Category Archives: Urbanism and planning

Le era (er, error) de Corbu

Here is what Alistair Horne has to say about Le Corbusier in his book Seven Ages of Paris. It is on page 330. In my opinion, he lets the guy off too lightly. … [A]fter 1919 most new building shifted … Continue reading

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Chace plans downtown digs

When it was announced several years ago that Providence developer Buff Chace would purchase the Journal Building and the parking lot across from it on Fountain Street, he expressed the hope of erecting a new building on the latter site. … Continue reading

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More from ‘7 Ages of Paris’

Here are a couple more passages from Alistair Horne’s Seven Ages of Paris: The first two are from his section on the Second Empire: With so much borrowed from the past, was there (leaving aside the new apartment blocks) any … Continue reading

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Haussmann’s urban removal

Preservationists and architects should be enemies: the preservation of any old building postpones work designing a new building to replace it. Baron Haussmann’s demolition and rebuilding of much of old Paris in the third quarter of the 19th century created … Continue reading

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Modernist fundamentalism

Soon after I posted “General Motors’ America” yesterday, I yearned for a deeper understanding of the reason why GM so avidly embraced modernist concepts of design and planning. So it was good to receive from architectural theorist Nikos Salingaros a … Continue reading

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General Motors’ America

How did modern architecture boot classical architecture from its control of the design and planning establishments in America so quickly? After all, it took only about 30 years from the time modernist design hit the streets and the time, about … Continue reading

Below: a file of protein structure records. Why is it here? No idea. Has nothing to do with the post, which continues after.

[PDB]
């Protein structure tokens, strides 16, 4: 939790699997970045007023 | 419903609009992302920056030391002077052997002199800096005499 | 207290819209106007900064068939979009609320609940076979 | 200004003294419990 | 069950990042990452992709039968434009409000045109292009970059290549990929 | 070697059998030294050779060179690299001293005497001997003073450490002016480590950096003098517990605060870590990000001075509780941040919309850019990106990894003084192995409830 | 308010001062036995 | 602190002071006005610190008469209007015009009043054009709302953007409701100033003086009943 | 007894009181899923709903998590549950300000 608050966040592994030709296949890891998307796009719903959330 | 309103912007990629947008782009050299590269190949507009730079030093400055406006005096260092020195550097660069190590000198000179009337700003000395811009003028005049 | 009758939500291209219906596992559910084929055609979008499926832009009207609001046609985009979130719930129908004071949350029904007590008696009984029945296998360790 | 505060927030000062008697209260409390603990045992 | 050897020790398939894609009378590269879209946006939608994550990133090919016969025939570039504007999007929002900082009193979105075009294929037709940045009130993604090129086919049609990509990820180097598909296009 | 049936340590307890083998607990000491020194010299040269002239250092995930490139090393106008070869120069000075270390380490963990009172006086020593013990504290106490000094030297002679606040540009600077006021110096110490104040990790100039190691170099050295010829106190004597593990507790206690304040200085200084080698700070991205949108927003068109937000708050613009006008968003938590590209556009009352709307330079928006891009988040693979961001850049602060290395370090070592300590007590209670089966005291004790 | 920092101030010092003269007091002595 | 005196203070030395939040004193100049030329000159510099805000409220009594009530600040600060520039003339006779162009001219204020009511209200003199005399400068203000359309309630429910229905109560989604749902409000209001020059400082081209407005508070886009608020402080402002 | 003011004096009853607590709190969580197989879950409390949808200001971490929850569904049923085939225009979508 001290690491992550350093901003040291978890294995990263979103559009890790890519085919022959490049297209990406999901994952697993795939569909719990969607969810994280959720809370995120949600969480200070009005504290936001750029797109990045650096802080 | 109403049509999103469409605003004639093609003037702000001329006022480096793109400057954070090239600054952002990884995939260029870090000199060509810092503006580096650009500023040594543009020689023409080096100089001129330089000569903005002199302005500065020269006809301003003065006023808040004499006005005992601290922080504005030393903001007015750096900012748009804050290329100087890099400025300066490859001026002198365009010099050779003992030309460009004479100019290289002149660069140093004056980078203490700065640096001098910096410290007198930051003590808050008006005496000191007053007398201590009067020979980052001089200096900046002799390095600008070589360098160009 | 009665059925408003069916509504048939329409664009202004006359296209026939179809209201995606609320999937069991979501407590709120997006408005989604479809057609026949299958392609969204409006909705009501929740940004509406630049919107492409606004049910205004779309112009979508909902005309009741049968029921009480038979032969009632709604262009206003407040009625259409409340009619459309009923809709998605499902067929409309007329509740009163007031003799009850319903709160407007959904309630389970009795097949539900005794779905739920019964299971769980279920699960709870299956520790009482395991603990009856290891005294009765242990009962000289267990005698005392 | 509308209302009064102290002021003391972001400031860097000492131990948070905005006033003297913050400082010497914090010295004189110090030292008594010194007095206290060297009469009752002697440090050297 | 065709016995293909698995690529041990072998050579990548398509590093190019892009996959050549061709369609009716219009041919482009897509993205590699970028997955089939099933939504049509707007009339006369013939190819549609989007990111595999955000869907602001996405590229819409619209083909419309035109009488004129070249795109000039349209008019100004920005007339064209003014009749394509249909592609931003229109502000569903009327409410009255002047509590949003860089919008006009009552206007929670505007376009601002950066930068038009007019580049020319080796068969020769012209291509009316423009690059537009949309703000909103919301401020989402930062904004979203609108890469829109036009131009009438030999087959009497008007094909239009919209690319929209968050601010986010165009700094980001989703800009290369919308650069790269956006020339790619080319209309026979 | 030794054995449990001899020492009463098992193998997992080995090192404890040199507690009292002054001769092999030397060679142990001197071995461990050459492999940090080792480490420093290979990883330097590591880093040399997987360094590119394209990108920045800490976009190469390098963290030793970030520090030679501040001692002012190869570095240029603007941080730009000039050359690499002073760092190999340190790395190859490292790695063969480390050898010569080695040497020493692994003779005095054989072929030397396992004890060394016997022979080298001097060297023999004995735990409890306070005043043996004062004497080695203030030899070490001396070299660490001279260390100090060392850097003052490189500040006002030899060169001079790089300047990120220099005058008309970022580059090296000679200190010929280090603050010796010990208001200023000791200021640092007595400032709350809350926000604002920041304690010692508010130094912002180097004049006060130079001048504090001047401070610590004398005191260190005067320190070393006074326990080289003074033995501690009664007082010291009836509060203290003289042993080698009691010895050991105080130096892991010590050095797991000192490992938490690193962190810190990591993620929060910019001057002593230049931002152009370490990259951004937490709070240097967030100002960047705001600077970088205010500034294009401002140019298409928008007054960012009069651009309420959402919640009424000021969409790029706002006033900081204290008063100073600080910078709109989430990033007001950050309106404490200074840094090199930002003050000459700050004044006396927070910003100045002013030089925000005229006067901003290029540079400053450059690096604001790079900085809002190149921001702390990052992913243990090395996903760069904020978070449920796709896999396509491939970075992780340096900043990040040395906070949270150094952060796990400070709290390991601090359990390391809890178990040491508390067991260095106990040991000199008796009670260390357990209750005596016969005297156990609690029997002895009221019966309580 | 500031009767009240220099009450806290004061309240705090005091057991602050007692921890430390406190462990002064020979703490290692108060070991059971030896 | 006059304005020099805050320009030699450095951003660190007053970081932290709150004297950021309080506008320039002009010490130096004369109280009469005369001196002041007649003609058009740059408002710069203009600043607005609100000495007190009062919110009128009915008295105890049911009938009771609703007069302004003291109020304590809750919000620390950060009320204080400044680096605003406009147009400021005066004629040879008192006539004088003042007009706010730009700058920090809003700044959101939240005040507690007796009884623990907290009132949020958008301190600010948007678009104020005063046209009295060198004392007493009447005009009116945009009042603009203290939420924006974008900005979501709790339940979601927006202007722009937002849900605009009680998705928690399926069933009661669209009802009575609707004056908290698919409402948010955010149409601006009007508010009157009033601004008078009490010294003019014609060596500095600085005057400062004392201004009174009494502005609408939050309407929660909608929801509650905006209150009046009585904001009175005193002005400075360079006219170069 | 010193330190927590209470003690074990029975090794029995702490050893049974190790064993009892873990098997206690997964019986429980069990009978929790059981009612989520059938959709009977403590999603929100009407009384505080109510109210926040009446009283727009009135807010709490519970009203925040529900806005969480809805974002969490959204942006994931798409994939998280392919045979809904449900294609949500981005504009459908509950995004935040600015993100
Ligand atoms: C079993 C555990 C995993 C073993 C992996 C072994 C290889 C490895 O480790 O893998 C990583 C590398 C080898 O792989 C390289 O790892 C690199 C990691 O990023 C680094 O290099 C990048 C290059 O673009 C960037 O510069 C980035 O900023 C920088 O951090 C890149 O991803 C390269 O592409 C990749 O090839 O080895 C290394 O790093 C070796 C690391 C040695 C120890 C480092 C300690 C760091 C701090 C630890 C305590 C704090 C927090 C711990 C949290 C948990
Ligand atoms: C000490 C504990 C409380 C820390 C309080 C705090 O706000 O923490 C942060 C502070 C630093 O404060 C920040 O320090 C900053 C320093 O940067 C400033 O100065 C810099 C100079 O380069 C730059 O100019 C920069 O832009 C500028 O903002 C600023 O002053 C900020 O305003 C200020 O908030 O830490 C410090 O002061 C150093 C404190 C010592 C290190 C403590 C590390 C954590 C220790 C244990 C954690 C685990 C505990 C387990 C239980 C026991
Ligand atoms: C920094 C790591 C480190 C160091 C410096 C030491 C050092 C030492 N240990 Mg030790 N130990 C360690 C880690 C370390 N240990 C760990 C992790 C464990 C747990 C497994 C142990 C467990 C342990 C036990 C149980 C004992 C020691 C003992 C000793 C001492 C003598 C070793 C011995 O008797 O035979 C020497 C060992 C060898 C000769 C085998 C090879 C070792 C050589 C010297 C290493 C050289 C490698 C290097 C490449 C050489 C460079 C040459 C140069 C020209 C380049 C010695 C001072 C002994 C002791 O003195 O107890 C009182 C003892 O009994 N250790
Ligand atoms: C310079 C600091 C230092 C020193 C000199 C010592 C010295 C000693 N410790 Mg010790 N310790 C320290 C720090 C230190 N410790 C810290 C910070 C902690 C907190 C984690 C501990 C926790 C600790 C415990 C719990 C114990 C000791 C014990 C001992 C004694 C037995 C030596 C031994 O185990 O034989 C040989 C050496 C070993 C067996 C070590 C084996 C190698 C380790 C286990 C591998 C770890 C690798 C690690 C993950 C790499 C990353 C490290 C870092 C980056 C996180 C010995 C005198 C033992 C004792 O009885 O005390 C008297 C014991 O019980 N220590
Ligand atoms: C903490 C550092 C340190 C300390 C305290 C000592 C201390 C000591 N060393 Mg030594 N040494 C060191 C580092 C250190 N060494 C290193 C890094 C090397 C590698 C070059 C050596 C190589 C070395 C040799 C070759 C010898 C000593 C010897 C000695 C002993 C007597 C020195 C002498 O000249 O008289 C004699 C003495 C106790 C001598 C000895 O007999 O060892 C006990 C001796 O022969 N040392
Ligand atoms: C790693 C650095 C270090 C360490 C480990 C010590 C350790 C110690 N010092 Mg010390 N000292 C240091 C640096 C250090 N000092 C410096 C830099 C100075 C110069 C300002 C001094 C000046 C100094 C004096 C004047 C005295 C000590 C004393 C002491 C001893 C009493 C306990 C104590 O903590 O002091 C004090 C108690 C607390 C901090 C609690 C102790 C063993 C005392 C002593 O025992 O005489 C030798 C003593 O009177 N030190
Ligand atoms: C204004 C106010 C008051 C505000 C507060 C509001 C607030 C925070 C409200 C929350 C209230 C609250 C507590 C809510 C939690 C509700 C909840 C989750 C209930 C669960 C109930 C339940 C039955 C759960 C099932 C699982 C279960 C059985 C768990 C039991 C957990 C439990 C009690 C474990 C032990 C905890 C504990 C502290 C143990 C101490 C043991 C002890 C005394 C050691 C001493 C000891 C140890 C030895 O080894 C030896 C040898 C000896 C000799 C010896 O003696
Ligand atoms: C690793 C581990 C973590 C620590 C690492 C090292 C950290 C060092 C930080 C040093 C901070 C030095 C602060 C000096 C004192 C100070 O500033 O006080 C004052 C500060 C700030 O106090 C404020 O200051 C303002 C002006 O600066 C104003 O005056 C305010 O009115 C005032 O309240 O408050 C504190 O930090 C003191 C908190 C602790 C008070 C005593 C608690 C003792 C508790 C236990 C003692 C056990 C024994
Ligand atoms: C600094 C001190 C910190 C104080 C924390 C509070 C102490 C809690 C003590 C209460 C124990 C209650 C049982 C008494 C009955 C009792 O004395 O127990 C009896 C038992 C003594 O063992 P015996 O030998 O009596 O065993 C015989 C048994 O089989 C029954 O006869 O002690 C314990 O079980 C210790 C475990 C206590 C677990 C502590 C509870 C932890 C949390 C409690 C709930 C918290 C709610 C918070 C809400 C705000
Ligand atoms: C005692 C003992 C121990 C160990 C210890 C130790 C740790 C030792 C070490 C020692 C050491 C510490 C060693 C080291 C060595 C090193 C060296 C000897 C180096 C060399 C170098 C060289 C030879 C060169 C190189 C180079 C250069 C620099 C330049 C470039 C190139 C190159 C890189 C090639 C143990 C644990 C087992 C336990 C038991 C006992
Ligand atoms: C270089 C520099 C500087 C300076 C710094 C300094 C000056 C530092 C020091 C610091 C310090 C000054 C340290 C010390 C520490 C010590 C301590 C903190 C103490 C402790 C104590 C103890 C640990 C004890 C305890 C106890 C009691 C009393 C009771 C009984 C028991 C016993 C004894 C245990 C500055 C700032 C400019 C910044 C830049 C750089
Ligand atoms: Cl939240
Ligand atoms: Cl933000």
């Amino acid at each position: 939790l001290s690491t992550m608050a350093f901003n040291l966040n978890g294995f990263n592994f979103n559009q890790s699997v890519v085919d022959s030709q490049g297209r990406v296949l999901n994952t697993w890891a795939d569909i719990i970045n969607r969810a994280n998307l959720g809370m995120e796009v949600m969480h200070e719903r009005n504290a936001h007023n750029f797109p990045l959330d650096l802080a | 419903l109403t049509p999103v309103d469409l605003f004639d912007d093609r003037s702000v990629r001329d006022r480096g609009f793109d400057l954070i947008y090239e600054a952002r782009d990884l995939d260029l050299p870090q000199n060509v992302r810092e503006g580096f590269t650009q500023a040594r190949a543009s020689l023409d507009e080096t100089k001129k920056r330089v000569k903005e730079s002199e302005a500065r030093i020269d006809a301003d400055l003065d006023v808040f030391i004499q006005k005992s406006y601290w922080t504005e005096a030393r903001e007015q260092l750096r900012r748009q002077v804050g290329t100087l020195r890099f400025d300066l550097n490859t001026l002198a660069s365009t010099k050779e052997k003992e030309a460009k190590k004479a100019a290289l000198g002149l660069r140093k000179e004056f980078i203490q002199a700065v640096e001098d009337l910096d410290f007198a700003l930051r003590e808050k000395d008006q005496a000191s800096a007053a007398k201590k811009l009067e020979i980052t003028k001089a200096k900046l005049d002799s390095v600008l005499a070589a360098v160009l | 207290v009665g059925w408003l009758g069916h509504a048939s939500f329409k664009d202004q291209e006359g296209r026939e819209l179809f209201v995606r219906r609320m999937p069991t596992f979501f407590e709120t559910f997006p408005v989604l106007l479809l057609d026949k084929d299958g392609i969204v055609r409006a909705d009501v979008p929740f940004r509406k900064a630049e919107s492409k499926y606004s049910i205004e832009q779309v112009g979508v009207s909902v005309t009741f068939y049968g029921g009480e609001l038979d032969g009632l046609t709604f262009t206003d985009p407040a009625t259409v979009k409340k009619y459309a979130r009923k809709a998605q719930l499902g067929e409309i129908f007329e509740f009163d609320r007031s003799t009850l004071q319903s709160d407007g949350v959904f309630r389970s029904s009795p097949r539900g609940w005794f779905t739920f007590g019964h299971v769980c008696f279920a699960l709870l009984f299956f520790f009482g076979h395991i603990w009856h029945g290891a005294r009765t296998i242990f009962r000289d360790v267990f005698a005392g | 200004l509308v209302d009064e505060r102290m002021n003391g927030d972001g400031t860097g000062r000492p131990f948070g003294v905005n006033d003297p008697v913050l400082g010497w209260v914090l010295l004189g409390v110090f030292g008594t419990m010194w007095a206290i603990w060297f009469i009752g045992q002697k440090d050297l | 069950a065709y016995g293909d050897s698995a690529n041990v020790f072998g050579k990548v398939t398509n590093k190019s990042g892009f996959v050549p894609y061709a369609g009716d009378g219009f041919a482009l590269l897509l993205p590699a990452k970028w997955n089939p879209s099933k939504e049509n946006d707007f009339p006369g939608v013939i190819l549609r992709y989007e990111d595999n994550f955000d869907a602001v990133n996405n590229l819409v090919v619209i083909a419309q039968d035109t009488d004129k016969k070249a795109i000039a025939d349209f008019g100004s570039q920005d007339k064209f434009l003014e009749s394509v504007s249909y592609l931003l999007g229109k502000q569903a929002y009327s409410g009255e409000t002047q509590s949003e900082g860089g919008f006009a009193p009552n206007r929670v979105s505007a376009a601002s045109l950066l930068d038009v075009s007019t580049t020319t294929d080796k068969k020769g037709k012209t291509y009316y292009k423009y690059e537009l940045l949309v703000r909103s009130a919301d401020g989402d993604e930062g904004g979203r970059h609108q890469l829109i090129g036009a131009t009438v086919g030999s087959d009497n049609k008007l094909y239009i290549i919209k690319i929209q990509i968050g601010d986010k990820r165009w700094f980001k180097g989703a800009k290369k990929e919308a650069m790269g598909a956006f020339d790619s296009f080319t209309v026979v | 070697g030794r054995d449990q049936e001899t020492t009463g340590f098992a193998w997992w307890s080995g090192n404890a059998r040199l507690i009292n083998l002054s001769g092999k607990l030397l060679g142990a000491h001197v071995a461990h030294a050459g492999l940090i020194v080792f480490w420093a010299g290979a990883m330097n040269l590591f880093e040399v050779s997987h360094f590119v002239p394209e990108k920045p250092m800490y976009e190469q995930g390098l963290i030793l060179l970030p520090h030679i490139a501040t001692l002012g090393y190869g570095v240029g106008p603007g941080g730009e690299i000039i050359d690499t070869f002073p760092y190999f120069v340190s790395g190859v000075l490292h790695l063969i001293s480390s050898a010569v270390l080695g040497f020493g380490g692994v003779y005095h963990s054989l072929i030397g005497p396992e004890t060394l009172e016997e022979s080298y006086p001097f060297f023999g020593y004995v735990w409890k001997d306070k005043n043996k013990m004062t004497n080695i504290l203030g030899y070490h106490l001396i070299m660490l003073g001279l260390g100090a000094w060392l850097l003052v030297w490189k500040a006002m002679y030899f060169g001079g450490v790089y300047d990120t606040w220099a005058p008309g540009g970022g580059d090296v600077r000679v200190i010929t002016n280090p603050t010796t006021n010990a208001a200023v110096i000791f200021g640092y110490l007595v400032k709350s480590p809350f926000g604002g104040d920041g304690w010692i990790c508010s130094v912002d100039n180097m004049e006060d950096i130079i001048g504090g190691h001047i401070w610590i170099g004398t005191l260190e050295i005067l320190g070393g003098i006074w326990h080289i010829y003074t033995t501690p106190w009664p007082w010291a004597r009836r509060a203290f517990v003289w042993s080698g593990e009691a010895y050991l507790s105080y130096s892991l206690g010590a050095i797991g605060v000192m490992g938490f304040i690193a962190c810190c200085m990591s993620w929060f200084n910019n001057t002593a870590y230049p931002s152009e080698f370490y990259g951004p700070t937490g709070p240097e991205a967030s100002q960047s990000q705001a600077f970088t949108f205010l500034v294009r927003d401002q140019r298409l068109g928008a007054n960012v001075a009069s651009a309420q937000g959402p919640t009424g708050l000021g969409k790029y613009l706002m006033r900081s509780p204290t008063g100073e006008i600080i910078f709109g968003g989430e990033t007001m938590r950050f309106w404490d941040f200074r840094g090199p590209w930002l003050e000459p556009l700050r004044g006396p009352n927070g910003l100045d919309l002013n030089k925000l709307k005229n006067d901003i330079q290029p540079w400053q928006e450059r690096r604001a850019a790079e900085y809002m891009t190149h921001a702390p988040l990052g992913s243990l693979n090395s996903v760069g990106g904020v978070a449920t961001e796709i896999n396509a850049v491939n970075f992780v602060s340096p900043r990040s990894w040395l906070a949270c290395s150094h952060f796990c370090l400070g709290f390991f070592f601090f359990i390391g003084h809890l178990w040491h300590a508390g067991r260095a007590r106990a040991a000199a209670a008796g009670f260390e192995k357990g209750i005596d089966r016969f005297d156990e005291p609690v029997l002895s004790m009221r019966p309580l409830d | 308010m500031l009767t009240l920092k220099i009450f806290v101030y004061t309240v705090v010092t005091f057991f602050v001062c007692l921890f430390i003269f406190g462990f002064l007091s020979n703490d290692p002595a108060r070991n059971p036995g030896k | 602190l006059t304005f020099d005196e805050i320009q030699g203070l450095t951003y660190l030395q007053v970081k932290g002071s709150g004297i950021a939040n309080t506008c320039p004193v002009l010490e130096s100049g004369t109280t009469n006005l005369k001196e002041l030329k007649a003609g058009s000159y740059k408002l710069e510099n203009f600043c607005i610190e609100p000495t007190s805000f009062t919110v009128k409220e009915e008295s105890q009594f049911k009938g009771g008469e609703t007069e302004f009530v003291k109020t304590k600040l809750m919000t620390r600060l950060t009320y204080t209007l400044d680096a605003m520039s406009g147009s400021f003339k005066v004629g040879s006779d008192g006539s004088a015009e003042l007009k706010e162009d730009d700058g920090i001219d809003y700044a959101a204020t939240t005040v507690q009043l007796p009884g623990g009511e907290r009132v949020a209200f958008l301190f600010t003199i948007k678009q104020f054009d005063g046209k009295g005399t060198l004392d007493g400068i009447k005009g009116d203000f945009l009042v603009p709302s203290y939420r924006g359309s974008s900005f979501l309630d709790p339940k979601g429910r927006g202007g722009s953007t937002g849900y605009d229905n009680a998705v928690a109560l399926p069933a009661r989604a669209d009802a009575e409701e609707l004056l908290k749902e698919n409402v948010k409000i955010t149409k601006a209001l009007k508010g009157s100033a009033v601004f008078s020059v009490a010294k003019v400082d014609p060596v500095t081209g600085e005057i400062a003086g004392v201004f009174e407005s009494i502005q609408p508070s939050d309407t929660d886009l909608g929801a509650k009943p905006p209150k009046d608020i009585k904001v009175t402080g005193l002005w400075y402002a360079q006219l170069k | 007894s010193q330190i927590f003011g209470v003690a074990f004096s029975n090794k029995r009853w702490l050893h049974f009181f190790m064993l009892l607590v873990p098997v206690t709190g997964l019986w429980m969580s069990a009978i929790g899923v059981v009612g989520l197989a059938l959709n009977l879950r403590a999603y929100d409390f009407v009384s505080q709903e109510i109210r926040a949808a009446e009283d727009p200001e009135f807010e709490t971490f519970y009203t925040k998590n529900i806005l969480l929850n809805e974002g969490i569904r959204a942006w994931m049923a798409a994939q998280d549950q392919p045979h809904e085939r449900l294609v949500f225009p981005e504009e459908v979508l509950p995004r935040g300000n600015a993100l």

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Amtrak’s R.I. rural removal

If the description by two Charlestown, R.I., town council leaders of Amtrak’s plan for an alternate route through that town are accurate, the proposal must be stopped. It is no less than “rural removal,” same as the old “urban removal” … Continue reading

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Krier on cities’ skyscraperitis

According to the headline writers at BD magazine, Britain’s leading journal of architecture, the takeaway from Leon Krier’s new essay there is “It doesn’t matter if skyscrapers are designed by world-class architects or hacks – they’re destroying our cities.” I … Continue reading

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When there’s no there there

The headline on this post is supposed to refer to Gertrude Stein’s famous line about Oakland – “There’s no there there.” The Huffington Post has an essay that tries to show, rather absurdly, that Stein did not mean to denigrate … Continue reading

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A visit to East Greenwich

The other day I paid a brief visit to East Greenwich, one of Rhode Island’s most lovely towns. Main Street has long been a charming rendition of civic life, ever a pleasure to drive through or, better yet, stop and … Continue reading

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